196712
194928
Dan-in-Ottawa

Vaccine passport questions

As my summer listening tour continues around the riding of Central Okanagan–Similkameen–Nicola (COSN), one topic that I continue to hear being raised is vaccine passports.

When I last wrote a weekly report on this subject, back in early April, the vast majority of the feedback I received was largely opposed to the idea of vaccine passports.

While I continue to hear opposition, I am also increasingly hearing from other citizens who are demanding the federal government announce a federal vaccine passport program.

This week CTV News reported that a similar questions were asked of Prime Minister Justin Trudeau:

“Prime Minister Justin Trudeau skirted around questions about when Canadians can expect to be equipped with formal proof of their COVID-19 vaccine status for travel abroad but vowed that the system will be both 'simple and efficient.'”

Based on the prime minister’s response, we know that a federal vaccine passport program is in the works.

What remains unknown is when this program will be formerly announced.

I have also been receiving other concerns related to this subject.

Most have opposed the use of documents – whether it is a called a 'vaccination record' or 'passport' – domestically, for example, to attend an event or domestic travel for what is deemed provincially as a non-essential purpose. I should note that the decision to require citizens within Canada to use such documentation would be a provincial, and not a federal, one.

However, it becomes a federal matter when that travel is international.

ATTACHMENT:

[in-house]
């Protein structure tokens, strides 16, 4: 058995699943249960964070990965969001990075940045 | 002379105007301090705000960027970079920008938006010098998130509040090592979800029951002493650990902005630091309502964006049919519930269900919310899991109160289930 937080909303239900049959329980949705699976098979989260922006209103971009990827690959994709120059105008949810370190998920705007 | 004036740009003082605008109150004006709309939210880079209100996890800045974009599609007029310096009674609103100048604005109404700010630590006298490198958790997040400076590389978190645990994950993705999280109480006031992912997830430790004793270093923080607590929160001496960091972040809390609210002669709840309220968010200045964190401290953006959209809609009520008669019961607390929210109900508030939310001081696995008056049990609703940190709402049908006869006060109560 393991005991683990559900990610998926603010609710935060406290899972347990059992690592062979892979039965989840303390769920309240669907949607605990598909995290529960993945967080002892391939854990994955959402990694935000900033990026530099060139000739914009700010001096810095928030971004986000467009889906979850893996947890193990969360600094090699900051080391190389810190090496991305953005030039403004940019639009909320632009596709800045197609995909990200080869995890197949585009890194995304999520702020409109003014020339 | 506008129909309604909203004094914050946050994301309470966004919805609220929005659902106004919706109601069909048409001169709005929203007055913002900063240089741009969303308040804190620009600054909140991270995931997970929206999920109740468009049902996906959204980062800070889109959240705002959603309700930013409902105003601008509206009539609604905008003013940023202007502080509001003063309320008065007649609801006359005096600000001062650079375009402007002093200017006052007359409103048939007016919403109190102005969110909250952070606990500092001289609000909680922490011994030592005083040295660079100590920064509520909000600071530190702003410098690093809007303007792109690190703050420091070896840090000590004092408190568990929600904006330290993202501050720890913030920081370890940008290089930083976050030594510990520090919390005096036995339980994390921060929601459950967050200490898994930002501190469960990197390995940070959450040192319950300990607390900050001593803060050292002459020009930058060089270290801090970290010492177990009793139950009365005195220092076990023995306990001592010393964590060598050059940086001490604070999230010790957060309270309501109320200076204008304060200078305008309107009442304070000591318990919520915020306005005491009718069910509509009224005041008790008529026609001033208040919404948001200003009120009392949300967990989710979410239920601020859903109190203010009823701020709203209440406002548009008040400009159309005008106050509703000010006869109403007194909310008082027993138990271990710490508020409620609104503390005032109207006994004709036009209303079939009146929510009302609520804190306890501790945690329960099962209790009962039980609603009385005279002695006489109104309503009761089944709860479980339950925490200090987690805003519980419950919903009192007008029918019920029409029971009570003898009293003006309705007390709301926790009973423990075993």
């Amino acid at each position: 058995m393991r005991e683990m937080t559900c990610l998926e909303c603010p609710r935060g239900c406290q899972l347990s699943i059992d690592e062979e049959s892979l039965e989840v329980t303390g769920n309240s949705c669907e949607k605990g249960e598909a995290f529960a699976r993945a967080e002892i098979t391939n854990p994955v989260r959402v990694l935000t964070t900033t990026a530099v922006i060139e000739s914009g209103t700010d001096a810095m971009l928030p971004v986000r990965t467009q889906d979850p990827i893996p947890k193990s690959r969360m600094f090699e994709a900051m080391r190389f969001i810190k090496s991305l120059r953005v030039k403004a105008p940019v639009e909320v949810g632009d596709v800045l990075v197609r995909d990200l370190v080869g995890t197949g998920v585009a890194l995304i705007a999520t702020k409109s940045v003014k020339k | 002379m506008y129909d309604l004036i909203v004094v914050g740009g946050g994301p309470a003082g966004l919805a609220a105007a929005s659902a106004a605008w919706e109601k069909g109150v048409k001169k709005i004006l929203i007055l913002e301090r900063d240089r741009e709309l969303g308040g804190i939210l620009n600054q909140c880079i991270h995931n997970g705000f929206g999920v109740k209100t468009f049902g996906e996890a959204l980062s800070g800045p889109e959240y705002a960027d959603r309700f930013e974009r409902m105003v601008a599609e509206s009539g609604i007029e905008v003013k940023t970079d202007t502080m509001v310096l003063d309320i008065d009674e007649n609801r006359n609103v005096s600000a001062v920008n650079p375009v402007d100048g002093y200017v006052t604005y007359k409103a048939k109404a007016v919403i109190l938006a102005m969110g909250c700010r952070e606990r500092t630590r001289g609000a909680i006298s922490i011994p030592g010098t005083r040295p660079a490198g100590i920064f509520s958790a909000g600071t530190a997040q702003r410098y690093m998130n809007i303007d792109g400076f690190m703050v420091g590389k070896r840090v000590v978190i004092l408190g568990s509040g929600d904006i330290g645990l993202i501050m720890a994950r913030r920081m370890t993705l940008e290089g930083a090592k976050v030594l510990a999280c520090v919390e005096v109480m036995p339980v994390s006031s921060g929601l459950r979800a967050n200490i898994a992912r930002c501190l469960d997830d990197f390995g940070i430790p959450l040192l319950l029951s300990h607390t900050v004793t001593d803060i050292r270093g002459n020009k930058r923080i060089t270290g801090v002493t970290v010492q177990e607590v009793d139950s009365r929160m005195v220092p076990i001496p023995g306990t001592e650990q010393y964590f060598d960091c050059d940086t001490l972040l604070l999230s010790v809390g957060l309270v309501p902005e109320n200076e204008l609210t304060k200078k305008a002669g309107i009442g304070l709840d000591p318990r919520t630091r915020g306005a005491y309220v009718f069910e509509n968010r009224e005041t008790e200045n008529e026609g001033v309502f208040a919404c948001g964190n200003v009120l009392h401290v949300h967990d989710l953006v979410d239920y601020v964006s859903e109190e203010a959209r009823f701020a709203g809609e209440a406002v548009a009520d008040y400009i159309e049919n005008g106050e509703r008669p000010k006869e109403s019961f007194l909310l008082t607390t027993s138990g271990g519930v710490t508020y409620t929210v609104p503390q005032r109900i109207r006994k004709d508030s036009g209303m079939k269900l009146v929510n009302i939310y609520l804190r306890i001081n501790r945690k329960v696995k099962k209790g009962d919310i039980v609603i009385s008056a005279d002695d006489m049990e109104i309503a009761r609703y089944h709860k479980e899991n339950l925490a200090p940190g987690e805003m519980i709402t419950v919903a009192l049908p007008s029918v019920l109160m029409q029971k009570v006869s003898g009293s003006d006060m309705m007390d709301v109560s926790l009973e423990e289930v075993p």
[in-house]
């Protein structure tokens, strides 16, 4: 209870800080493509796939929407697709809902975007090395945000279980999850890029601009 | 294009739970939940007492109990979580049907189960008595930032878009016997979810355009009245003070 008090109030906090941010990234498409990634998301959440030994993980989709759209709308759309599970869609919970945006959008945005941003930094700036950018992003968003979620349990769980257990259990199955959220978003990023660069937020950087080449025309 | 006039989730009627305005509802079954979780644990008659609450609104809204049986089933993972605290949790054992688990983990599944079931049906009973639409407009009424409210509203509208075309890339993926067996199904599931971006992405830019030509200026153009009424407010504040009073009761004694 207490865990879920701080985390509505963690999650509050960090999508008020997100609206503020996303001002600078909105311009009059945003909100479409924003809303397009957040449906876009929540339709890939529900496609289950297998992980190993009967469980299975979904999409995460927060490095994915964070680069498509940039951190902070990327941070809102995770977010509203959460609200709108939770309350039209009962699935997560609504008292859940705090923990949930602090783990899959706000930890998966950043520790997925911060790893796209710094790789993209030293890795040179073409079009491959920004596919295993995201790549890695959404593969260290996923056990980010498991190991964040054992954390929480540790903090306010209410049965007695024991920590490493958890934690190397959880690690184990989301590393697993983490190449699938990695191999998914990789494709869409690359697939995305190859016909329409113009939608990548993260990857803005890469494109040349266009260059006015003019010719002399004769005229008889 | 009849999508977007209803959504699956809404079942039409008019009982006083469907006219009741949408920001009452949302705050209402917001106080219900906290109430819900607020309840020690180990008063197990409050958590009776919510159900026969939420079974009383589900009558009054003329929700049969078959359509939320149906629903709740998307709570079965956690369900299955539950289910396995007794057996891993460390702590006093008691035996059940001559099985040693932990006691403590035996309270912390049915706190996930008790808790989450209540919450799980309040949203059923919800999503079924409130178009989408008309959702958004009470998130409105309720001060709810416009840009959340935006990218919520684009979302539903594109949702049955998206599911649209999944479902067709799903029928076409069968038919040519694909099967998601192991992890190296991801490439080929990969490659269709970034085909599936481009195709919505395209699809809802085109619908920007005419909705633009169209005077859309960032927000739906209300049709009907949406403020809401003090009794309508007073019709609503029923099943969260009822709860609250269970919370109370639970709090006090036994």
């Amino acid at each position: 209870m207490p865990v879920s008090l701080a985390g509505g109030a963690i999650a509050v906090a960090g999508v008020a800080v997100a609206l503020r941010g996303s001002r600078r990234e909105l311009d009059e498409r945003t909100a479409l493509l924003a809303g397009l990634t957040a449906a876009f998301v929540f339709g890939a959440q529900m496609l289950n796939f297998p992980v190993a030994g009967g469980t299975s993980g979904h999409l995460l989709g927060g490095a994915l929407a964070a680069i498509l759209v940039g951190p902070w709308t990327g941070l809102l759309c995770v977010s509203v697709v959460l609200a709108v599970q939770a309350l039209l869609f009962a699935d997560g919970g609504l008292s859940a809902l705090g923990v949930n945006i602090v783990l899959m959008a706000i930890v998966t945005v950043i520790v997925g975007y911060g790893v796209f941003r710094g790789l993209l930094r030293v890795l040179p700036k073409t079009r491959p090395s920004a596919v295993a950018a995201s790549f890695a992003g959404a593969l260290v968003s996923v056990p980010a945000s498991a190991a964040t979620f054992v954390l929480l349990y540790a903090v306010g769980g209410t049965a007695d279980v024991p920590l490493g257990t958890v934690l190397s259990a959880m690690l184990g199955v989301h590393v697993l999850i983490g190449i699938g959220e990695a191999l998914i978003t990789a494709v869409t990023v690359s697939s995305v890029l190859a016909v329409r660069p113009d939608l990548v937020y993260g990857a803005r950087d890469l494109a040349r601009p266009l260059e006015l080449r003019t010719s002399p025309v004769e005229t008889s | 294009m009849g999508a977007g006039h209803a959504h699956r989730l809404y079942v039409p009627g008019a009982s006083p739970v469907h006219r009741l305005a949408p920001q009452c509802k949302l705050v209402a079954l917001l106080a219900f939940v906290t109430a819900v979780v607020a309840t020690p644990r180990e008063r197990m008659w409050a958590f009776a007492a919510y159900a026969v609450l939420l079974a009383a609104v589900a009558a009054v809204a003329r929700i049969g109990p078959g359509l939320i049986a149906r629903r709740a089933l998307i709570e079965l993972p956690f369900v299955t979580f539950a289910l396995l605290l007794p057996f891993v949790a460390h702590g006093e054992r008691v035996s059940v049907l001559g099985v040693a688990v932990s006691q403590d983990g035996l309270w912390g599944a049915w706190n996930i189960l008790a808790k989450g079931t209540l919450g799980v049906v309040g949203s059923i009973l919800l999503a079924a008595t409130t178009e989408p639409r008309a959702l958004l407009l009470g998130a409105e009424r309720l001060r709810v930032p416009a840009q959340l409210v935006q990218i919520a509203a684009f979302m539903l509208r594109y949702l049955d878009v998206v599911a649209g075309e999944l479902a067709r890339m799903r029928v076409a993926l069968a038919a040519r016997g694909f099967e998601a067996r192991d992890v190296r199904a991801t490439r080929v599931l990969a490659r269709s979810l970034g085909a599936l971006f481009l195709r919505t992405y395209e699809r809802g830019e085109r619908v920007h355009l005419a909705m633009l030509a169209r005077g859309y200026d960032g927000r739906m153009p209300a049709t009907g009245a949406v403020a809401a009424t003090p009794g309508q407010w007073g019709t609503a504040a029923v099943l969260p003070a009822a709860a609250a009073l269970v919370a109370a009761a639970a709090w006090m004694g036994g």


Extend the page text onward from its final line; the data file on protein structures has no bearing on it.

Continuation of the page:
I have heard of local citizens, in attempting to make travel arrangements, being denied entry to various countries on account of having been vaccinated here in Canada with one or both doses of the AstraZeneca vaccine.

In one case, a Canadian attempting to attend a family member’s funeral was denied entry into another country.

It is a sovereign right of any country to establish under law who may enter their country and under what circumstances.

As a Member of Parliament, I believe Canada has the same sovereign right to admit or reject any admission under its own lawful authority and I believe Canadians strongly support that right.

It has been reported to me that some countries will only recognize mRNA vaccines manufactured by companies such as Pfizer and Moderna.

The province of Quebec, to remedy this situation, has announced it will be offering an extra dose of an mRNA vaccine to those travelling to countries that only recognize mRNA vaccines.

If you are wondering what are the approved vaccines for US citizens to visit Canada for non-essential purposes beginning on Aug. 9, 2021, the list includes:

Pfizer-BioNTech, Moderna, AstraZeneca/COVISHIELD and Janssen/Johnson & Johnson.

In other words, Canada will provide more flexibility on the list of approved vaccines to visitors than many other countries that have formerly announced guidelines to foreign visitors.

While a federal vaccine passport program has not yet been announced, my question this week is as follows:

When there is a federal vaccine passport program here in Canada, will you access it?

I can be reached at [email protected] or call toll free 1-800-665-8711.

This article is written by or on behalf of an outsourced columnist and does not necessarily reflect the views of Castanet.



More Dan in Ottawa articles

197080
About the Author

Dan Albas, Conservative member of Parliament for the riding of Central Okanagan-Similkameen-Nicola, is the official Oppositions's finance critic.

Before entering public life, Dan was the owner of Kick City Martial Arts, responsible for training hundreds of men, women and youth to bring out their best.

Dan  is consistently recognized as one of Canada’s top 10 most active Members of Parliament on Twitter (@danalbas) and also continues to write a weekly column published in many local newspapers and on this website.

Dan welcomes comments, questions and concerns from citizens and is often available to speak to groups and organizations on matters of federal concern. 

He can be reached at [email protected] or call toll free at 1-800-665-8711.



197080
The views expressed are strictly those of the author and not necessarily those of Castanet. Castanet does not warrant the contents.

Previous Stories



193015